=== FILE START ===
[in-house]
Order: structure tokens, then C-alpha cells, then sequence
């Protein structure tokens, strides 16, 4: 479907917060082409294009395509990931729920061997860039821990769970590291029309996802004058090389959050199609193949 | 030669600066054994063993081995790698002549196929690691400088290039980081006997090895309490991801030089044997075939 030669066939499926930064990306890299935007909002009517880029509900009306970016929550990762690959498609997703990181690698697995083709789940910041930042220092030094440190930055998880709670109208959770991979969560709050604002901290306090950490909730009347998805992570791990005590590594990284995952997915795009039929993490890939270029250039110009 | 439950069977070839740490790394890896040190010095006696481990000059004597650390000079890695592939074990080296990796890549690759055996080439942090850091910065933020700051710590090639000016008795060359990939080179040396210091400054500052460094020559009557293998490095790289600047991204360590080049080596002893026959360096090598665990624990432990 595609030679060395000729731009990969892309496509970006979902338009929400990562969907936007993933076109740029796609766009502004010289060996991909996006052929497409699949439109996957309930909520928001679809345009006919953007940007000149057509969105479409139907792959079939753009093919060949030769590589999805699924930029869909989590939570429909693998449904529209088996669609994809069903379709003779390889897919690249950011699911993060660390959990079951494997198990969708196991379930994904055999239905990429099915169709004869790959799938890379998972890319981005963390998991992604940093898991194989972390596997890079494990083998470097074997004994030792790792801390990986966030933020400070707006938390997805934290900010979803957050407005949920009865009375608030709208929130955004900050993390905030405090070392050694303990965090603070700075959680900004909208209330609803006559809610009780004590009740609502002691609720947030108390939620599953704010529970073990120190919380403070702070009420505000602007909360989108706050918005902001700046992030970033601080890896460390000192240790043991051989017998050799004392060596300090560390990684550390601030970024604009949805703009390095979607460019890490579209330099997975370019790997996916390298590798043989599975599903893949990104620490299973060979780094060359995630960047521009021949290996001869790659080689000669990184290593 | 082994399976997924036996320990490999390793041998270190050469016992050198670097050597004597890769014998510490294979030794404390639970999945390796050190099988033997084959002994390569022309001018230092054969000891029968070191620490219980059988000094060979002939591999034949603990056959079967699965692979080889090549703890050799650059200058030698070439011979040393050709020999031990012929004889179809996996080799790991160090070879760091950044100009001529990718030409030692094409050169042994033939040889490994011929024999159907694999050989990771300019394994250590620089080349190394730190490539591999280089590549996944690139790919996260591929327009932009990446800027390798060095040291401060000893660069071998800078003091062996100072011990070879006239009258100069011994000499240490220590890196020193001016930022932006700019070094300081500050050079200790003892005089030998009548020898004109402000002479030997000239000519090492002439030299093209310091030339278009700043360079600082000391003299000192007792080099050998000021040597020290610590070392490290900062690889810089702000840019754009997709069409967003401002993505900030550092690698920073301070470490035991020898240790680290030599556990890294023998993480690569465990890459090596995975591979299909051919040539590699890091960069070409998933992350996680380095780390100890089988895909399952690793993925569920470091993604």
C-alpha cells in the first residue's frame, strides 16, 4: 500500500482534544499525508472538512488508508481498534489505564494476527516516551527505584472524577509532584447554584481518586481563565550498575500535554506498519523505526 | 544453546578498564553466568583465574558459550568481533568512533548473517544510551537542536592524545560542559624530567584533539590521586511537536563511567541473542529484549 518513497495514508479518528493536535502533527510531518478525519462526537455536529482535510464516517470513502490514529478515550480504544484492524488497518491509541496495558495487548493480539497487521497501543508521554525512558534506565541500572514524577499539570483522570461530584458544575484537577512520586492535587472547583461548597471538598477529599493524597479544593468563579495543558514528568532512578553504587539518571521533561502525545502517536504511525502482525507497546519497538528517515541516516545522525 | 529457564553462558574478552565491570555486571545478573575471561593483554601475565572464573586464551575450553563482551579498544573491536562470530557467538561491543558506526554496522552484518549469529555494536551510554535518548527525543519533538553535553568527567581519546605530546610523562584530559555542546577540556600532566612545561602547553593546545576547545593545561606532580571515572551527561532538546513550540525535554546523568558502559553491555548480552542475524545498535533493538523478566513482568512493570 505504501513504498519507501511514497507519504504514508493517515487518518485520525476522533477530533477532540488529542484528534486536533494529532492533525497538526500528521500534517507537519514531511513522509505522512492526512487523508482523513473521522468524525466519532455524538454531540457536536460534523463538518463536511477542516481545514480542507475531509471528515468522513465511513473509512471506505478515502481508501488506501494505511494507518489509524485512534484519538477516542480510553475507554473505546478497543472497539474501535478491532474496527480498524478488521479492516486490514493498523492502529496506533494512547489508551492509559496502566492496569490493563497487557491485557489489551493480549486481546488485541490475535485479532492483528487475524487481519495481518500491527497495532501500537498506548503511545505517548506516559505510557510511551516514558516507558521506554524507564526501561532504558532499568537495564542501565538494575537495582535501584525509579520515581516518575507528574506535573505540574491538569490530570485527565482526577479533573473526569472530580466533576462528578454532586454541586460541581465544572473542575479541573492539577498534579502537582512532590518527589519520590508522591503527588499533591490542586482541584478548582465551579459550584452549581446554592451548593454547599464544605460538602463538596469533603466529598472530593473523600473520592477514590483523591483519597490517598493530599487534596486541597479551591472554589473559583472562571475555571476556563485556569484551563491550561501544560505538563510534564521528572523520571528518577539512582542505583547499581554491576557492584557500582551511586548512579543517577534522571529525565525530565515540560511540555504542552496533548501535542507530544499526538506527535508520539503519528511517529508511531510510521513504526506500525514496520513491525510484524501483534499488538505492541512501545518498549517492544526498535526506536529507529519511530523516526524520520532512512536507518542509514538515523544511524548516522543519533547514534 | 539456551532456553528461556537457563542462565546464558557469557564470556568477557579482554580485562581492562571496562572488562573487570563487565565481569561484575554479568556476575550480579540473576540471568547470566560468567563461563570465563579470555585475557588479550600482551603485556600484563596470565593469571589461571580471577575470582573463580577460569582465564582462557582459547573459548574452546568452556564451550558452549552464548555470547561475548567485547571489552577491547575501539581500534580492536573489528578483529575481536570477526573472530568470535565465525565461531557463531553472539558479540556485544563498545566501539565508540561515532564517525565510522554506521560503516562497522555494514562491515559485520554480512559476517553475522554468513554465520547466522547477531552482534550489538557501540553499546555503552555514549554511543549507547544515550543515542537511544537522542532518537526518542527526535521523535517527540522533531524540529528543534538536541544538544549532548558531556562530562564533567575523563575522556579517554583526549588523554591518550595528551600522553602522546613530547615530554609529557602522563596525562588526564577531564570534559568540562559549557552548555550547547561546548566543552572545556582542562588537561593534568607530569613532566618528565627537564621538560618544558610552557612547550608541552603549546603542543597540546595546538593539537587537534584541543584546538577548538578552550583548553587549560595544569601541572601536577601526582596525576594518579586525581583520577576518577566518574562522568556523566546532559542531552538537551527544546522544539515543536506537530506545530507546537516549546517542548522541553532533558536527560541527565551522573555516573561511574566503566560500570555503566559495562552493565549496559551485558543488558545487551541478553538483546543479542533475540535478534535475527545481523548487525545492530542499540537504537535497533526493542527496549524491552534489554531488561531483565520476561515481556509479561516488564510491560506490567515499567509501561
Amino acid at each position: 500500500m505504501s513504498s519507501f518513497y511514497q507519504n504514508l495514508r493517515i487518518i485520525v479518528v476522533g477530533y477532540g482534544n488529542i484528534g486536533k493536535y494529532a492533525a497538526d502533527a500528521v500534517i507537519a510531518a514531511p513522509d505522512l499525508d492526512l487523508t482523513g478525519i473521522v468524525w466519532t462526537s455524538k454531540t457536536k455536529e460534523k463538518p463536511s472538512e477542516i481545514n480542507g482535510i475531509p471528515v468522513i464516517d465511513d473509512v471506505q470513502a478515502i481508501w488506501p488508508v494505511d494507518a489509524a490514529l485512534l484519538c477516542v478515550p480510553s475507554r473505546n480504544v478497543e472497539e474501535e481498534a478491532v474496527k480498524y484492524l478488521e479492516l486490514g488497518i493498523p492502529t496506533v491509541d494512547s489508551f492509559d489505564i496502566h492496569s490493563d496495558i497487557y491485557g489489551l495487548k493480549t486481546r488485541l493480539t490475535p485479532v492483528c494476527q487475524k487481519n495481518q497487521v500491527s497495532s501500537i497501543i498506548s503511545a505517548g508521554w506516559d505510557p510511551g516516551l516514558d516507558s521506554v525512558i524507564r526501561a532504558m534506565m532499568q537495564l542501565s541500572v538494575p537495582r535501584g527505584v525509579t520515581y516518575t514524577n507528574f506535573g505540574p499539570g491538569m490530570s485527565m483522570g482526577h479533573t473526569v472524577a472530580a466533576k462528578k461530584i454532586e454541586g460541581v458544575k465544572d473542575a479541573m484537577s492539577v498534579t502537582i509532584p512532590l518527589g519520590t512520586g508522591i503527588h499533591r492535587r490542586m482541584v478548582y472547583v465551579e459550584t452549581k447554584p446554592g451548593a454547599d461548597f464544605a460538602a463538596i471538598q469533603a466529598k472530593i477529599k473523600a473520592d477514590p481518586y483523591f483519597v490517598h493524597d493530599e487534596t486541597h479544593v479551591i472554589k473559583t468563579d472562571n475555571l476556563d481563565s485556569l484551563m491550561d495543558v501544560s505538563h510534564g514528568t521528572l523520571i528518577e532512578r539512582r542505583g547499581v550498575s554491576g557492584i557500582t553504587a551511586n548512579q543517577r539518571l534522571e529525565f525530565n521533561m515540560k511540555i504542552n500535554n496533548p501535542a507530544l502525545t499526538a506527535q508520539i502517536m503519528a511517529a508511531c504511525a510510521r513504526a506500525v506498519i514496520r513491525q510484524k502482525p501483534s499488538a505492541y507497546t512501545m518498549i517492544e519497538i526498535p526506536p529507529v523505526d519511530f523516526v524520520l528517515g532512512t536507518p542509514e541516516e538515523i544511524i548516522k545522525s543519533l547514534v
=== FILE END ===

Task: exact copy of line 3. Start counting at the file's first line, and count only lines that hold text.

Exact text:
């Protein structure tokens, strides 16, 4: 479907917060082409294009395509990931729920061997860039821990769970590291029309996802004058090389959050199609193949 | 030669600066054994063993081995790698002549196929690691400088290039980081006997090895309490991801030089044997075939 030669066939499926930064990306890299935007909002009517880029509900009306970016929550990762690959498609997703990181690698697995083709789940910041930042220092030094440190930055998880709670109208959770991979969560709050604002901290306090950490909730009347998805992570791990005590590594990284995952997915795009039929993490890939270029250039110009 | 439950069977070839740490790394890896040190010095006696481990000059004597650390000079890695592939074990080296990796890549690759055996080439942090850091910065933020700051710590090639000016008795060359990939080179040396210091400054500052460094020559009557293998490095790289600047991204360590080049080596002893026959360096090598665990624990432990 595609030679060395000729731009990969892309496509970006979902338009929400990562969907936007993933076109740029796609766009502004010289060996991909996006052929497409699949439109996957309930909520928001679809345009006919953007940007000149057509969105479409139907792959079939753009093919060949030769590589999805699924930029869909989590939570429909693998449904529209088996669609994809069903379709003779390889897919690249950011699911993060660390959990079951494997198990969708196991379930994904055999239905990429099915169709004869790959799938890379998972890319981005963390998991992604940093898991194989972390596997890079494990083998470097074997004994030792790792801390990986966030933020400070707006938390997805934290900010979803957050407005949920009865009375608030709208929130955004900050993390905030405090070392050694303990965090603070700075959680900004909208209330609803006559809610009780004590009740609502002691609720947030108390939620599953704010529970073990120190919380403070702070009420505000602007909360989108706050918005902001700046992030970033601080890896460390000192240790043991051989017998050799004392060596300090560390990684550390601030970024604009949805703009390095979607460019890490579209330099997975370019790997996916390298590798043989599975599903893949990104620490299973060979780094060359995630960047521009021949290996001869790659080689000669990184290593 | 082994399976997924036996320990490999390793041998270190050469016992050198670097050597004597890769014998510490294979030794404390639970999945390796050190099988033997084959002994390569022309001018230092054969000891029968070191620490219980059988000094060979002939591999034949603990056959079967699965692979080889090549703890050799650059200058030698070439011979040393050709020999031990012929004889179809996996080799790991160090070879760091950044100009001529990718030409030692094409050169042994033939040889490994011929024999159907694999050989990771300019394994250590620089080349190394730190490539591999280089590549996944690139790919996260591929327009932009990446800027390798060095040291401060000893660069071998800078003091062996100072011990070879006239009258100069011994000499240490220590890196020193001016930022932006700019070094300081500050050079200790003892005089030998009548020898004109402000002479030997000239000519090492002439030299093209310091030339278009700043360079600082000391003299000192007792080099050998000021040597020290610590070392490290900062690889810089702000840019754009997709069409967003401002993505900030550092690698920073301070470490035991020898240790680290030599556990890294023998993480690569465990890459090596995975591979299909051919040539590699890091960069070409998933992350996680380095780390100890089988895909399952690793993925569920470091993604």